This year the BC Centre for Excellence in HIV/AIDS (BC-CfE) at St. Paul’s Hospital is celebrating its 30th anniversary. Since its inception in 1992, the advancements made by BC-CfE staff and its international collaborators have transformed HIV from a rapidly progressing fatal disease, to a chronic and manageable illness that is highly, and easily, preventable.
Given a provincial mandate by the Ministry of Health to “improve the health of British Columbians through the development, on-going monitoring and dissemination of comprehensive investigative and treatment programs for viral diseases,” the BC-CfE built a centralized registry that served as a foundation to deliver on that mandate and more. This registry remains at the core of the BC-CfE’s operations today and has enabled the research, monitoring and evaluation that sets the BC-CfE apart.
Antiretroviral therapy has been life-changing
Among the pivotal moments in BC-CfE history, the discovery and introduction of highly active antiretroviral therapy (HAART) ranks among the top. The widespread adoption of HAART following its worldwide introduction at the 1996 Vancouver International AIDS Conference was life-changing for those living with HIV/AIDS. Prior to HAART, the life expectancy of a 20-year-old person diagnosed with HIV was under 10 years. Following the implementation of HAART, life expectancy increased to more than 50 years.
The groundwork for this revolutionary advancement was laid over a decade before the BC-CfE was officially established, when the outlook for people living with HIV/AIDS was quite bleak. In 1981, when HIV cases first appeared in North America, a group of dedicated healthcare providers at St. Paul’s Hospital came together to tackle this mysterious illness and in 1986 formed a comprehensive primary care clinic and specialized research unit which is now known as the John Ruedy Clinic.
Among this team, was Dr. Julio Montaner, current Executive Director and Physician-in-Chief of the BC-CfE, who arrived in Canada in 1981 to begin a career in respiratory medicine. As his pulmonary training coincided with HIV’s emergence, little did he know that the clinical cases he would see and solve in the 1980s, would not only inform a 40-year career as one of the world’s preeminent HIV/AIDS researchers, but also lead to his leadership of an organization devoted to improving and prolonging the lives of those living with HIV in British Columbia.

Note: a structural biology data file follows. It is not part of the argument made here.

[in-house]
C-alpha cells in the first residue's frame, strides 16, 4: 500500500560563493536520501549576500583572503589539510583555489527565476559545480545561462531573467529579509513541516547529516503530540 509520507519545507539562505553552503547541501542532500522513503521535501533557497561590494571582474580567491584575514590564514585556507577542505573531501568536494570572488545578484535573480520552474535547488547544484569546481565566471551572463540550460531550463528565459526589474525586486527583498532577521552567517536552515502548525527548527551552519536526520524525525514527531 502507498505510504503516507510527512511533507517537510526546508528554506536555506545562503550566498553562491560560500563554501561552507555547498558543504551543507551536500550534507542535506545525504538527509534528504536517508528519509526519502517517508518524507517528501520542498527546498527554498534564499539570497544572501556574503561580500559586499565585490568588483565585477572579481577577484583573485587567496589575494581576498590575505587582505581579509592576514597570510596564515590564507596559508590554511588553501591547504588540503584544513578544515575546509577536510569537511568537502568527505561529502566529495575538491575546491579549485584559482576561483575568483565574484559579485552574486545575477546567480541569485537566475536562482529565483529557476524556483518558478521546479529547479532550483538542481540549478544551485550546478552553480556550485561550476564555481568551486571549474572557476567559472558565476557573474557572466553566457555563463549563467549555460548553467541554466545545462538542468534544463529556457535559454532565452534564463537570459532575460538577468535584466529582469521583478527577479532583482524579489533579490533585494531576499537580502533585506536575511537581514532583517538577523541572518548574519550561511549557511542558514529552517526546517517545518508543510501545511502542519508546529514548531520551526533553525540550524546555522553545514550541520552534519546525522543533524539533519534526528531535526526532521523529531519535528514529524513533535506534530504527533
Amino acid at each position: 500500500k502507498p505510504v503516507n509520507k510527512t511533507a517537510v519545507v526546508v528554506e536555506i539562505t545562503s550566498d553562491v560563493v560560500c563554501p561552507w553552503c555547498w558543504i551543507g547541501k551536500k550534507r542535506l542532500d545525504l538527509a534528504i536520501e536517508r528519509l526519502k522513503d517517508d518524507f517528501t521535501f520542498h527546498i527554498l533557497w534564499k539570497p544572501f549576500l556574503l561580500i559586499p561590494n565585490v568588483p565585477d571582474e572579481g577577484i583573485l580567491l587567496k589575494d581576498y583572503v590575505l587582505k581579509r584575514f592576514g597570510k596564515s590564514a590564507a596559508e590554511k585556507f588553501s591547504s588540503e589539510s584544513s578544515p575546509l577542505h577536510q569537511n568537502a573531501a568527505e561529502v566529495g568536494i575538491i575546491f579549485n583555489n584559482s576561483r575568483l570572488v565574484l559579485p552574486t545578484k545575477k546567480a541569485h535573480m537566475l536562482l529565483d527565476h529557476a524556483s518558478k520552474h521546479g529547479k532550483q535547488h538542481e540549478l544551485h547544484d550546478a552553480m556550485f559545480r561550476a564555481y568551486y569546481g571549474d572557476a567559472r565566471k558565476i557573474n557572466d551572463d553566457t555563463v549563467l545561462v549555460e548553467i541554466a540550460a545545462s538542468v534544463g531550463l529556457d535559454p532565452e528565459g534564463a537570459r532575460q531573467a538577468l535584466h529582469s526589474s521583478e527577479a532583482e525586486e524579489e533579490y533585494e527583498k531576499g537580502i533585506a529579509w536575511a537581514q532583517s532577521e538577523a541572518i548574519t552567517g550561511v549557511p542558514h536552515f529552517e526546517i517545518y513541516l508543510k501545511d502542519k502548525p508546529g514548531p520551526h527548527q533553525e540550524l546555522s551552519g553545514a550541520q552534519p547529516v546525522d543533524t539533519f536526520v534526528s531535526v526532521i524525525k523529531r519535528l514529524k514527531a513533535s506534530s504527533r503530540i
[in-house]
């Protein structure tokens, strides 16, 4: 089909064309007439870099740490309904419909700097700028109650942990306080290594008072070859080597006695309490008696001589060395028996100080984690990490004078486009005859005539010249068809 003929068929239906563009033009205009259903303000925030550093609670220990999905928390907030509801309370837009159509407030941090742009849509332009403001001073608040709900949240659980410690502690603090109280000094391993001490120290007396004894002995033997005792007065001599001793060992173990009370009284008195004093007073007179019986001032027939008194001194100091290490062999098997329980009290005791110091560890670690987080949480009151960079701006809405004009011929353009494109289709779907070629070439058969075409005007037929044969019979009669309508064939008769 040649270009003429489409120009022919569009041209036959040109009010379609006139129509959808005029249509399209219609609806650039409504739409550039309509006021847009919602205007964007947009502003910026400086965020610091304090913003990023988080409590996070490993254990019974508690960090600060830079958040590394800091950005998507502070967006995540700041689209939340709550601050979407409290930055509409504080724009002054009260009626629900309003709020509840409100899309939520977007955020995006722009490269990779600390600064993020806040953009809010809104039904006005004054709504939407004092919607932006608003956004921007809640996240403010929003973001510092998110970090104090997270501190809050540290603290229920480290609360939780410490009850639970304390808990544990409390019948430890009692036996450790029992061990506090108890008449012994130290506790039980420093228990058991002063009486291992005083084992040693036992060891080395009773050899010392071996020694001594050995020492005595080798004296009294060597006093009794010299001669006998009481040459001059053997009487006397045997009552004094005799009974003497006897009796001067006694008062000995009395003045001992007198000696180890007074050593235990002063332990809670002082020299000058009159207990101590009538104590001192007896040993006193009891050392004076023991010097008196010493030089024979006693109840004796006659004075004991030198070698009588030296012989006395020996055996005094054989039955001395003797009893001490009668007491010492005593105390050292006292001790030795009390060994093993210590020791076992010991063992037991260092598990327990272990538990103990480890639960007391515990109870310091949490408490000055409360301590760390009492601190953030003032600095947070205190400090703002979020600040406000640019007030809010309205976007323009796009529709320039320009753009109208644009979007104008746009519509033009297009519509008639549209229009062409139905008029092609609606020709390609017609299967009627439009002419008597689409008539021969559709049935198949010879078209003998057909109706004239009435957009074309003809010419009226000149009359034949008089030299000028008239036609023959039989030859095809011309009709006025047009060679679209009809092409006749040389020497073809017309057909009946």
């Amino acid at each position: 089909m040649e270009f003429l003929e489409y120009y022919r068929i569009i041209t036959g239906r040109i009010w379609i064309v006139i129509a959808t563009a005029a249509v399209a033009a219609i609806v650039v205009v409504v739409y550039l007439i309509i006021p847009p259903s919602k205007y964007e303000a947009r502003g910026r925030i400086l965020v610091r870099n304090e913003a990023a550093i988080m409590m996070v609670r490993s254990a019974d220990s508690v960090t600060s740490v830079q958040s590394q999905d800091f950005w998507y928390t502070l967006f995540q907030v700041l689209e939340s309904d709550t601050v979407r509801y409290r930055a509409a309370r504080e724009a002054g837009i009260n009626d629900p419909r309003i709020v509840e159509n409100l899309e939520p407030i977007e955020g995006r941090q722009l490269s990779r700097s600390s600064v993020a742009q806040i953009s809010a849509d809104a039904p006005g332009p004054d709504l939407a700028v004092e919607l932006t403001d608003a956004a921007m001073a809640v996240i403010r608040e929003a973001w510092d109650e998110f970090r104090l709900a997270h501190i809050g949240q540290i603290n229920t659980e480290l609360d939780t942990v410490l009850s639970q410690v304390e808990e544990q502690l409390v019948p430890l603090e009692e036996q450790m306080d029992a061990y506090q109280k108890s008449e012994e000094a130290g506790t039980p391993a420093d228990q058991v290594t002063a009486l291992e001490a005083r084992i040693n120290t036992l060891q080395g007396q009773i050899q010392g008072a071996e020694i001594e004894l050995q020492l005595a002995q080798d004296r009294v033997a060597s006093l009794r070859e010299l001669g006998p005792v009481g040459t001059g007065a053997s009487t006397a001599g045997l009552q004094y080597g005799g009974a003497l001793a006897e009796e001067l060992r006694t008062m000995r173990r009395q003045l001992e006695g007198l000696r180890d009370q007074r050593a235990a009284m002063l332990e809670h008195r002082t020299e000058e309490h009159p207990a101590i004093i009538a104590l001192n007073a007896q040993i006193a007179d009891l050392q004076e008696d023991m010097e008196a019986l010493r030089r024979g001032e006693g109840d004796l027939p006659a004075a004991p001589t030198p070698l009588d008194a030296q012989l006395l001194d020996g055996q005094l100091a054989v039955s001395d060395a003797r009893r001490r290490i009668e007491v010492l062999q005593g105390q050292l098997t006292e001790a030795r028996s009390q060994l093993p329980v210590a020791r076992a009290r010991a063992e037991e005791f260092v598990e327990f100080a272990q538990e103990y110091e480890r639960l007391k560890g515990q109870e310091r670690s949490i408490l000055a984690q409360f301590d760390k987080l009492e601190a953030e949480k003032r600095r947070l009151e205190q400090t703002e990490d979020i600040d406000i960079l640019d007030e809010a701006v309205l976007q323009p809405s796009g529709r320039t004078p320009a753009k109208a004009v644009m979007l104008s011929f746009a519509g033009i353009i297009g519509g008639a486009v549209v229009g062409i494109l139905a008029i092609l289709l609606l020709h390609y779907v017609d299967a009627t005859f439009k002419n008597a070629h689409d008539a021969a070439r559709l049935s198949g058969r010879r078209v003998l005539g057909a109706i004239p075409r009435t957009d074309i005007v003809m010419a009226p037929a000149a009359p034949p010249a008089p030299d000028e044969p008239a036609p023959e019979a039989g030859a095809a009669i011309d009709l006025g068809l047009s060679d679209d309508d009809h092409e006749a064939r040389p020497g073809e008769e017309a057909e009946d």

Treatment as Prevention strategy supported by the UN
After the effectiveness of HAART, the BC-CfE went on to help shape local and global policy with its Treatment as Prevention (TasP) strategy. In British Columbia, thanks to the BC-CfE’s advocacy, the Seek And Treat For Optimal Prevention Of HIV/AIDS (STOP HIV/AIDS) program was launched and successfully utilized TasP to improve HIV testing, linkage to care and treatment uptake.
Adopted by the United Nations, Dr. Montaner was directly involved in shaping the TasP inspired policy that was the UNAIDS 90-90-90 target by 2020. The 90-90-90 target calls for 90 per cent of people living with HIV to be diagnosed through testing, 90 per cent of those diagnosed with HIV to be on ART treatment, and 90 per cent of those on treatment to achieve sustained virologic suppression, which means they are unable to transmit HIV. BC exceeded this goal which has now become the 95-95-95 goal by 2025, which it is also expected to achieve.
Research drives innovation
Throughout its three decades, research has been the driving force behind the numerous innovations and discoveries. The Clinical and Research Laboratory has developed and pioneered tests that have become the standard. An Epidemiological and Population Health program with a broad spectrum of research keeps advancing the expertise and stature of the BC-CfE.
In addition to HIV/AIDS treatment, research and innovation, the BC-CfE has been a champion of numerous social causes, including a role in the fight for Insite, North America’s first supervised injection site, that went to the Supreme Court of Canada (and won); advocating for decriminalization of drugs long before the current opioid overdose public health crisis; and fighting for special access for yet-to-be approved treatments for its patients along the way.
Rather than rest on the remarkable achievements related to HIV/AIDS, the BC-CfE continued to apply its expertise with TasP to accomplish more. Implementing a pre-exposure prophylaxis (PrEP) program in 2018 to further reduce HIV incidence in BC; developing a wholistic, comprehensive approach to care for poorly reached and poorly engaged clients in Vancouver’s Downtown East Side at its Hope to Health Research & Innovation Complex; and partnering with other health organizations to apply its expertise and lead quality improvement initiatives that share and apply the TasP strategy to other viral and social contagions are some examples of the extraordinary work that the BC-CfE has done and continues to do today.
Over the coming months, the BC-CfE will be celebrating its anniversary through various events and publications featuring those who were a part of the story. Visit the BC-CfE website and follow the Centre on social media for more.
A version of this story originally appeared in the BC’CfE’s Forecast newsletter. Read it here.